Today marks our final posting on the distinction between the words, “smart” and “intelligent.” It concludes with the second part of our interview with Daniel Tynan, a respected and prolific technology writer.
It’s been a fascinating topic, particularly when you consider the many innovations that marketers have labeled as either “smart” or “intelligent.”
Consider: Even the world of fashion is getting smart with solar-powered dresses right around the corner.
Even smart jeans are on the horizon.
Of course, to be really styling, you’ll need a smart watch to go along with it. That’s a reality.
Where will it end?
Even Dan wonders…
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Do see a time when consumers will be buying “intelligent devices” and if so, what would they be?
I think you will have to consciously force yourself off the grid to avoid buying “intelligent” devices, and maybe go everywhere by bike, because just about everything will have intelligence built into it, from our household appliances to (yes) our toilets. The “smart phone” will cease being thought of as a phone, because making calls will be one of the least popular uses for it. Personal Communication or Personal Computing device is what they are and will be, until somebody comes up with a cooler name for them. Phones are going to replace our wallets for identification and payment purposes and our keys for entering houses or driving cars. We won’t need credit cards or insurance cards or frequent customer cards – it will all be on the phone. They will mostly serve as local authentication devices for the network, where the data lives, and be part of what defines who we are to the world outside.
There, is that Carl Sagan enough for you?
Are marketers using these two words accurately?
IBM is a big user of the word, “smart.” It says, for instance, it’s building “A Smarter Planet.” It even labels this decade as the “Decade of Smart.” Is that just clever advertising or are we living in the “Decade of Smart?”
Smart is shorter and less intimidating than “intelligent.” There is a natural tendency for most Americans in particular to distrust the intelligentsia (I won’t get into the politics behind that), but everyone likes to see themselves as “smart.” Also, lots of scary science fiction about the machines becoming self-aware and deciding to rid themselves of those pesky humans. “Smart” devices sound more like Wall-E, less like The Terminator.
Isn’t this kind of ironic? After all, we keep on hearing about the “Dumbing down of America”. The number of people getting college degrees is declining, for instance. What is it? Are we dumber, but the products we use smarter?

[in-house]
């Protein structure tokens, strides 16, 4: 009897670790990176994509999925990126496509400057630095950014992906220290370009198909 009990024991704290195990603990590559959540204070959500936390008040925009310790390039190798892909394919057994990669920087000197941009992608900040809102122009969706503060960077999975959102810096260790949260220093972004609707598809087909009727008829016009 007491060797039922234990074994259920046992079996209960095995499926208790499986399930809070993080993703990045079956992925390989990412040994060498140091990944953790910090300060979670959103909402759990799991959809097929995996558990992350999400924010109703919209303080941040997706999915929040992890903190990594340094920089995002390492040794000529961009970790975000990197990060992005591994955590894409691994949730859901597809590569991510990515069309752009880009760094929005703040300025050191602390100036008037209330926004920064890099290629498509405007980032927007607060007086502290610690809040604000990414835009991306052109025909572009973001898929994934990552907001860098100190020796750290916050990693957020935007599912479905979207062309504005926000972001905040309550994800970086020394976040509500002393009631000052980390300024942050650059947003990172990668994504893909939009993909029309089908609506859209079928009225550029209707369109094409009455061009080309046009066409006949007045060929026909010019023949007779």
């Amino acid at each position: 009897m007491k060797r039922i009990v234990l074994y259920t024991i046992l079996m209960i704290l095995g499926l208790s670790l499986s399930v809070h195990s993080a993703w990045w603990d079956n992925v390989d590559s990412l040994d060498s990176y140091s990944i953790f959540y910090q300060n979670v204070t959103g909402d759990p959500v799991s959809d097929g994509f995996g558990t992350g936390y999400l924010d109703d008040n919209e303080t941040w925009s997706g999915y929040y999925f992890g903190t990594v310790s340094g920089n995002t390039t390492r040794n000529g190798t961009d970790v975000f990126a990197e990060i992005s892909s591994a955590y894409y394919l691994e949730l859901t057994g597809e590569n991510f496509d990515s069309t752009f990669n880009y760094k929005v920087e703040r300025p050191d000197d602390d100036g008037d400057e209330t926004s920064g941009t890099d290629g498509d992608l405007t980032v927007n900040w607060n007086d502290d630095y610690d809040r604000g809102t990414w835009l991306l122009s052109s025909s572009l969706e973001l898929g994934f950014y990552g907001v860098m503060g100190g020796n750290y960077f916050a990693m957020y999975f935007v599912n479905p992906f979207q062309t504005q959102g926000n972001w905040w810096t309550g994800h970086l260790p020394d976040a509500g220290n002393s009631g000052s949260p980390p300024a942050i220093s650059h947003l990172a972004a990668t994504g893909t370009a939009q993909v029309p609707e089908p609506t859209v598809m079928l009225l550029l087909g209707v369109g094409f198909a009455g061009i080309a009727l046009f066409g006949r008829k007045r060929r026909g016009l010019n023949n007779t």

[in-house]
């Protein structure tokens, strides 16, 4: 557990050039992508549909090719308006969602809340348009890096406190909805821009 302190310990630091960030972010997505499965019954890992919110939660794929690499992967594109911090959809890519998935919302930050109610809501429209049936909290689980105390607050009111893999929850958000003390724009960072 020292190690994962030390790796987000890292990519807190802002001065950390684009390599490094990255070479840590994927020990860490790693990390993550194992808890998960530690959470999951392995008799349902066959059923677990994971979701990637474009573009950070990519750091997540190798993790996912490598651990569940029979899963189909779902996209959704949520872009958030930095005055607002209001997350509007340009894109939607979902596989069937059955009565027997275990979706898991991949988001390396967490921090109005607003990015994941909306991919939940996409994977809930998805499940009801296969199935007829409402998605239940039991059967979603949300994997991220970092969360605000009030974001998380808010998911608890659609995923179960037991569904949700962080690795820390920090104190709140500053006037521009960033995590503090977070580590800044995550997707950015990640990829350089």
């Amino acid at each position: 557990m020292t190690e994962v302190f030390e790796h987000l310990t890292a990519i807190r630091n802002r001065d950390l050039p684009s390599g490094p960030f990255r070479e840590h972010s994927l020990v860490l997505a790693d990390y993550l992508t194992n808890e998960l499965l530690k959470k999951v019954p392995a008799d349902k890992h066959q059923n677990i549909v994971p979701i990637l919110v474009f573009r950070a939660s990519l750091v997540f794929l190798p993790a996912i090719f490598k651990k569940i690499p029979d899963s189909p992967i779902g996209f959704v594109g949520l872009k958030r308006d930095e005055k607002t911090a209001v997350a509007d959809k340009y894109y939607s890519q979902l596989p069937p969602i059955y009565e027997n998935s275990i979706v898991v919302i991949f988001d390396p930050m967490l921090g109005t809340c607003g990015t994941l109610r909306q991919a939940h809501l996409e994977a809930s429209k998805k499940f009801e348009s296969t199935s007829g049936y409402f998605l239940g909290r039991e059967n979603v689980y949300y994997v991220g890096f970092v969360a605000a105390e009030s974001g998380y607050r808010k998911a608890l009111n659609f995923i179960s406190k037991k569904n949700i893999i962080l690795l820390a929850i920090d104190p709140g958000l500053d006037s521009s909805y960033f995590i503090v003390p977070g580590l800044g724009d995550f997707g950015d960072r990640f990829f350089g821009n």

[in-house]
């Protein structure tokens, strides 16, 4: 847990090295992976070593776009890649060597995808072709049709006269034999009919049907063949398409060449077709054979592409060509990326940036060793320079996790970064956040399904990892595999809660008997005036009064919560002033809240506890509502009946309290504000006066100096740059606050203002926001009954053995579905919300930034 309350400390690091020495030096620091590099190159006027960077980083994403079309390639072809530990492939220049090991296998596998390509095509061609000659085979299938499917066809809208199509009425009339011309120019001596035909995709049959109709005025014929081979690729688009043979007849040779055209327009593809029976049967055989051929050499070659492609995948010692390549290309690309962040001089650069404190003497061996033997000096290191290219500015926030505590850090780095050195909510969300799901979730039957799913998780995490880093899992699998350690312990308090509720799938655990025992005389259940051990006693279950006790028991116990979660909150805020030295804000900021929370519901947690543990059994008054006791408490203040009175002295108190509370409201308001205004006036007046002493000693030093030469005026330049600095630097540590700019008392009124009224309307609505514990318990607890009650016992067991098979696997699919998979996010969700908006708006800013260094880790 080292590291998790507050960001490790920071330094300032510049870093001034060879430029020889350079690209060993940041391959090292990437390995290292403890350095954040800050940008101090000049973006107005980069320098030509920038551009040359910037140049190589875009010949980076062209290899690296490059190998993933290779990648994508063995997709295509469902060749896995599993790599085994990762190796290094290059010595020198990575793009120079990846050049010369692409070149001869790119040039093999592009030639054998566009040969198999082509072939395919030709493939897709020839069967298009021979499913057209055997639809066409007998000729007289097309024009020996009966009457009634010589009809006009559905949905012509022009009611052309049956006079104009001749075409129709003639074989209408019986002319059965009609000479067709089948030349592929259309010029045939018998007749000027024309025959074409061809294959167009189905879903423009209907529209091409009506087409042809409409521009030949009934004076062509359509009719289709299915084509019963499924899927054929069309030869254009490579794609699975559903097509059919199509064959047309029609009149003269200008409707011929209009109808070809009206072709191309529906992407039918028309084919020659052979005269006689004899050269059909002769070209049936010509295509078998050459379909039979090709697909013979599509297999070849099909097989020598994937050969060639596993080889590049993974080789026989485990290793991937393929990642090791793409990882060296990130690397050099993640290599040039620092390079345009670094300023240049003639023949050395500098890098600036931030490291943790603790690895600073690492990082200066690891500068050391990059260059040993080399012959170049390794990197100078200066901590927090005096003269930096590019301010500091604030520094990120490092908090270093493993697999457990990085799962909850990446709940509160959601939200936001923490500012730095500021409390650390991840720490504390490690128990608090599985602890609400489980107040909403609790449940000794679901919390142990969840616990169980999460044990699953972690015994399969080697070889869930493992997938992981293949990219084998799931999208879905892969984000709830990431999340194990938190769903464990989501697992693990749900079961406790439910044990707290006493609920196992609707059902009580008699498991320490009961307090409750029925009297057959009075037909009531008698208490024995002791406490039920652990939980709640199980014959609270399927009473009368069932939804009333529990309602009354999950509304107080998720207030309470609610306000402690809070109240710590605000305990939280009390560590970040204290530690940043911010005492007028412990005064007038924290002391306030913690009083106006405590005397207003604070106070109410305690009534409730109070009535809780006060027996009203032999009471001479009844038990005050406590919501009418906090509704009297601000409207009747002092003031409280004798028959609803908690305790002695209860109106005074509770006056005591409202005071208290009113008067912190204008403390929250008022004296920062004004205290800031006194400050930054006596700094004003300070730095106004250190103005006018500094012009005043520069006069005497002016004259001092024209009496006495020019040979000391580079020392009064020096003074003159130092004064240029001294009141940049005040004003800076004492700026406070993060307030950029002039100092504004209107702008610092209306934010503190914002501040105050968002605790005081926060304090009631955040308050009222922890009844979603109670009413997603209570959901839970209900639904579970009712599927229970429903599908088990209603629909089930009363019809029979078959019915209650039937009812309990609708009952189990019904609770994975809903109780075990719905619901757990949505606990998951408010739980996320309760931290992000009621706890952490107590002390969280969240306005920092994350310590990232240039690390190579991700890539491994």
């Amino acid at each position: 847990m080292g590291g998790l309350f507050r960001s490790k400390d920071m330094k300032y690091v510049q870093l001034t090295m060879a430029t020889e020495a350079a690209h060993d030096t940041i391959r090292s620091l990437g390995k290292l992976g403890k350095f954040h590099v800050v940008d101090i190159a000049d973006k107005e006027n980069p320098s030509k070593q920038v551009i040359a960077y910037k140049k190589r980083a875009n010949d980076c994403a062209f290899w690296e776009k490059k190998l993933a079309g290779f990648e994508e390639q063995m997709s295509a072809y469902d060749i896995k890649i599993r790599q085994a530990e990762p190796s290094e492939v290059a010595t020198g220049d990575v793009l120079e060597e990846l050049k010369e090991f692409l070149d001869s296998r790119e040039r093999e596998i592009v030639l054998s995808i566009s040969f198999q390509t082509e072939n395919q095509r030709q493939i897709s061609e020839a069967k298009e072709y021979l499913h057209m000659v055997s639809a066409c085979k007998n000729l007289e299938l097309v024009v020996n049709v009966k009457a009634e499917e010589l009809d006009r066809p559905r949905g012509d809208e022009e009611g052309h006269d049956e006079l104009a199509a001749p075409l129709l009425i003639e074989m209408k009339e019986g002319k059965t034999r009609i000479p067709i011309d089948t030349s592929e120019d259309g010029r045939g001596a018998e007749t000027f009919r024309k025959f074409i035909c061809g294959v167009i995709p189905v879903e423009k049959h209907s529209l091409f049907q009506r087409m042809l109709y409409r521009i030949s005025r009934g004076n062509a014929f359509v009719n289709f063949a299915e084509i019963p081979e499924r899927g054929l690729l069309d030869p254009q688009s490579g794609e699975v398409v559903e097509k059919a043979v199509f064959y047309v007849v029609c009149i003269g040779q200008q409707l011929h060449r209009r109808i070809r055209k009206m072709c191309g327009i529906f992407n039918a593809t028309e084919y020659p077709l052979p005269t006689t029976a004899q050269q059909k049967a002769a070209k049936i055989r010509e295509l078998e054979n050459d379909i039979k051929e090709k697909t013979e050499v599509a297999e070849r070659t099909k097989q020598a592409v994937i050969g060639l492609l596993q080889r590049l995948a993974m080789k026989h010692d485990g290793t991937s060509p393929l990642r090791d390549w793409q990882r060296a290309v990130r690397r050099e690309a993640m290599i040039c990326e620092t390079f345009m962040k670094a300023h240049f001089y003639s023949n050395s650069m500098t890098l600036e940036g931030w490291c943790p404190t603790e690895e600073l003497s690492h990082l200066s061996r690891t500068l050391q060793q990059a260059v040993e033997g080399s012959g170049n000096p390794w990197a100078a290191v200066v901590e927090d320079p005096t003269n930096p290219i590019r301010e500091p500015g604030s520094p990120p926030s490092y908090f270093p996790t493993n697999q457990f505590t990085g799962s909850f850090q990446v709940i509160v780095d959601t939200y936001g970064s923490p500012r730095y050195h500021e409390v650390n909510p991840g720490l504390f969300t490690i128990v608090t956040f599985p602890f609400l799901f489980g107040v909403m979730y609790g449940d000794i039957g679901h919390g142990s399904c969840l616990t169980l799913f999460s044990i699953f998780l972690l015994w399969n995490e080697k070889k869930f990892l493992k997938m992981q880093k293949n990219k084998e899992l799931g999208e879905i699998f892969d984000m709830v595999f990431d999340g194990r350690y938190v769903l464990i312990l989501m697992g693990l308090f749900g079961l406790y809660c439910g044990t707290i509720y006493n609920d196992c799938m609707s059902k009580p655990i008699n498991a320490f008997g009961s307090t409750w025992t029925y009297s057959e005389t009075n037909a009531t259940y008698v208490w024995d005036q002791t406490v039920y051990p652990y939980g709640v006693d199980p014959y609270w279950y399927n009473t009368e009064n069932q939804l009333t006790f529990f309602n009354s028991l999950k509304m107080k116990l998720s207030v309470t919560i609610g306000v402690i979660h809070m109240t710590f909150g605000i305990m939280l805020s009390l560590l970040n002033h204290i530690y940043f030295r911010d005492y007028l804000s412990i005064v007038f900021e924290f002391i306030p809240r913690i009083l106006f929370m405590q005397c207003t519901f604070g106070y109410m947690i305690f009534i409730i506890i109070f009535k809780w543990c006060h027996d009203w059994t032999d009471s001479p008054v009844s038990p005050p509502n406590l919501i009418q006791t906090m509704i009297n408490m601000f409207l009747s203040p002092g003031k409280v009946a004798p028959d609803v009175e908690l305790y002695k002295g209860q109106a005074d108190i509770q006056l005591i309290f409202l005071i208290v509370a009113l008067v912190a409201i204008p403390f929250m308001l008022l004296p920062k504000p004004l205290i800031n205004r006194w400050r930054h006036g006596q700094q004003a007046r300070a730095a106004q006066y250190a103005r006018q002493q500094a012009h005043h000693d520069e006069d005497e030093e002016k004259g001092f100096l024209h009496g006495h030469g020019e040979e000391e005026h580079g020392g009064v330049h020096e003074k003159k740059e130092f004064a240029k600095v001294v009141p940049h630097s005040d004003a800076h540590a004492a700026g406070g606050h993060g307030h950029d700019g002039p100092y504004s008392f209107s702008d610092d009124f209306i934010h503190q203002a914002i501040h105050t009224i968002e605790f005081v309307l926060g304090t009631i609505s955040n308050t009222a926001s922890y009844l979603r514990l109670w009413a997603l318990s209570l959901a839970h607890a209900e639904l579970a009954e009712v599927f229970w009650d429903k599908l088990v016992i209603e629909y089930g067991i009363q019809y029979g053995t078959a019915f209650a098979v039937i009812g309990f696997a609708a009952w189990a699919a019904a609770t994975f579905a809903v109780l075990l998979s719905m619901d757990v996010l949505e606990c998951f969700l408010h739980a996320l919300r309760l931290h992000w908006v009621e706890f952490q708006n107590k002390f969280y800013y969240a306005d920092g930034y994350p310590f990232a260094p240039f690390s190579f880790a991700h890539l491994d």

Dumb, dumber, and dumberest. Really, don’t get me started on the public education system in this country. We demand less and less of kids, and we get it. At the same time, the smartest of us are getting really really smart – so there’s an enormous and increasingly large gap between the Google geniuses and the folks stocking the shelves at Wal-Mart. But everyone has a smart phone.
Somebody (it may have been Bill Joy) once said that as technology gets more sophisticated it hides its complexity from the user. They probably said it better than that. Basically, as devices do more for us they appear to be more simple and easy to use, even if they aren’t simple at all under the hood. Steve Jobs understood that better than anybody; Microsoft may never really get it.
Are there other words on the technology horizon that we as consumers should start getting used to?
“An Internet of things.” That’s what all those connected devices are. The amount of traffic between devices communicating on our behalf without human intervention is expected to dwarf the data exchanged between living sentient beings, if it hasn’t already. I expect that phrase to leak out of geekerati use and into the mainstream in some fashion.
“Location porn.” I just made that up. But we now have the ability to locate anyone anywhere in the developed world, depending on the devices they are carrying and the networks they come in contact with. So the idea of just dialing up a location to see who’s there, or to stalk someone you barely know and find out exactly where they are in meatspace, so to speak, is a very real possibility. And of course, that also implies location exhibitionists – hence services like FourSquare.
I can get real Orwellian on you about privacy if you like (it’s a thing I do) but that’s just what’s off the top of my head.
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Thanks Dan for the lively conservation. Our blog has attracted a lot of smart and intelligent folks, but you have a way with words that we greatly admire. “Meatspace?” That’s a new one for us. Our next blog topic will be on the distinction between “organic” and “natural,” which have been becoming a growing part of our food vocabulary as people seek to eat in a more healthy fashion.
Mike Stetz, Senior Writer
Collaborative Services, Inc.